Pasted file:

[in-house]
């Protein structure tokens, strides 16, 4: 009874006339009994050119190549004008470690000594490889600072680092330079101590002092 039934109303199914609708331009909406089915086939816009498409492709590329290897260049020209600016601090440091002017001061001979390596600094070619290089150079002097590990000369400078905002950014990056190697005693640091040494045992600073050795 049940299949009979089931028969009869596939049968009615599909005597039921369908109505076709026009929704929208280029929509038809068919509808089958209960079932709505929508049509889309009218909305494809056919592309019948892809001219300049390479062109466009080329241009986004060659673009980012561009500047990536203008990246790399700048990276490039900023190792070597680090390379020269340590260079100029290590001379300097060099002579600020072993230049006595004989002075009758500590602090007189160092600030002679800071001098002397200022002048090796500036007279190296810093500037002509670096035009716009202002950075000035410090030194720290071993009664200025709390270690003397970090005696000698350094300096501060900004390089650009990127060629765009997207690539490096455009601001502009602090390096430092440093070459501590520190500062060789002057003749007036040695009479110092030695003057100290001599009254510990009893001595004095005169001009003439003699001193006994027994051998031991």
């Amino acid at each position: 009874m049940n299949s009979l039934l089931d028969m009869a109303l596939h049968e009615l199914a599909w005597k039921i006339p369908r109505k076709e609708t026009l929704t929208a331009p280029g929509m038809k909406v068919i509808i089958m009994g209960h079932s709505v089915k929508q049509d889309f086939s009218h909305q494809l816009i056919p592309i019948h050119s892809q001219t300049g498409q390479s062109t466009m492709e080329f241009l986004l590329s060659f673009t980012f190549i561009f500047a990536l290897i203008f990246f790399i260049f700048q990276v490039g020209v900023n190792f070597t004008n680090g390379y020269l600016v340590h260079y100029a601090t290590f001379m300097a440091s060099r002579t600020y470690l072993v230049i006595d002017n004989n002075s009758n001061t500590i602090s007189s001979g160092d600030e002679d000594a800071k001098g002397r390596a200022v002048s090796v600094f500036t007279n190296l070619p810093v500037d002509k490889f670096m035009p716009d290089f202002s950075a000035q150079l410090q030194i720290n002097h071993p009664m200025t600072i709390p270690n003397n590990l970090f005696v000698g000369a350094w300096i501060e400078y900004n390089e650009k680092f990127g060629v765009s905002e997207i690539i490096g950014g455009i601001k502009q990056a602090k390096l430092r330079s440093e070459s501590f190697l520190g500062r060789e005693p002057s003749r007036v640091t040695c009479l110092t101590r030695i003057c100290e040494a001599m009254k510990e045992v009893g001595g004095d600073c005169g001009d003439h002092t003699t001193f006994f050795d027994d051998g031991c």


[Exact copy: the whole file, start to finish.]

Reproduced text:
[in-house]
């Protein structure tokens, strides 16, 4: 009874006339009994050119190549004008470690000594490889600072680092330079101590002092 039934109303199914609708331009909406089915086939816009498409492709590329290897260049020209600016601090440091002017001061001979390596600094070619290089150079002097590990000369400078905002950014990056190697005693640091040494045992600073050795 049940299949009979089931028969009869596939049968009615599909005597039921369908109505076709026009929704929208280029929509038809068919509808089958209960079932709505929508049509889309009218909305494809056919592309019948892809001219300049390479062109466009080329241009986004060659673009980012561009500047990536203008990246790399700048990276490039900023190792070597680090390379020269340590260079100029290590001379300097060099002579600020072993230049006595004989002075009758500590602090007189160092600030002679800071001098002397200022002048090796500036007279190296810093500037002509670096035009716009202002950075000035410090030194720290071993009664200025709390270690003397970090005696000698350094300096501060900004390089650009990127060629765009997207690539490096455009601001502009602090390096430092440093070459501590520190500062060789002057003749007036040695009479110092030695003057100290001599009254510990009893001595004095005169001009003439003699001193006994027994051998031991």
């Amino acid at each position: 009874m049940n299949s009979l039934l089931d028969m009869a109303l596939h049968e009615l199914a599909w005597k039921i006339p369908r109505k076709e609708t026009l929704t929208a331009p280029g929509m038809k909406v068919i509808i089958m009994g209960h079932s709505v089915k929508q049509d889309f086939s009218h909305q494809l816009i056919p592309i019948h050119s892809q001219t300049g498409q390479s062109t466009m492709e080329f241009l986004l590329s060659f673009t980012f190549i561009f500047a990536l290897i203008f990246f790399i260049f700048q990276v490039g020209v900023n190792f070597t004008n680090g390379y020269l600016v340590h260079y100029a601090t290590f001379m300097a440091s060099r002579t600020y470690l072993v230049i006595d002017n004989n002075s009758n001061t500590i602090s007189s001979g160092d600030e002679d000594a800071k001098g002397r390596a200022v002048s090796v600094f500036t007279n190296l070619p810093v500037d002509k490889f670096m035009p716009d290089f202002s950075a000035q150079l410090q030194i720290n002097h071993p009664m200025t600072i709390p270690n003397n590990l970090f005696v000698g000369a350094w300096i501060e400078y900004n390089e650009k680092f990127g060629v765009s905002e997207i690539i490096g950014g455009i601001k502009q990056a602090k390096l430092r330079s440093e070459s501590f190697l520190g500062r060789e005693p002057s003749r007036v640091t040695c009479l110092t101590r030695i003057c100290e040494a001599m009254k510990e045992v009893g001595g004095d600073c005169g001009d003439h002092t003699t001193f006994f050795d027994d051998g031991c």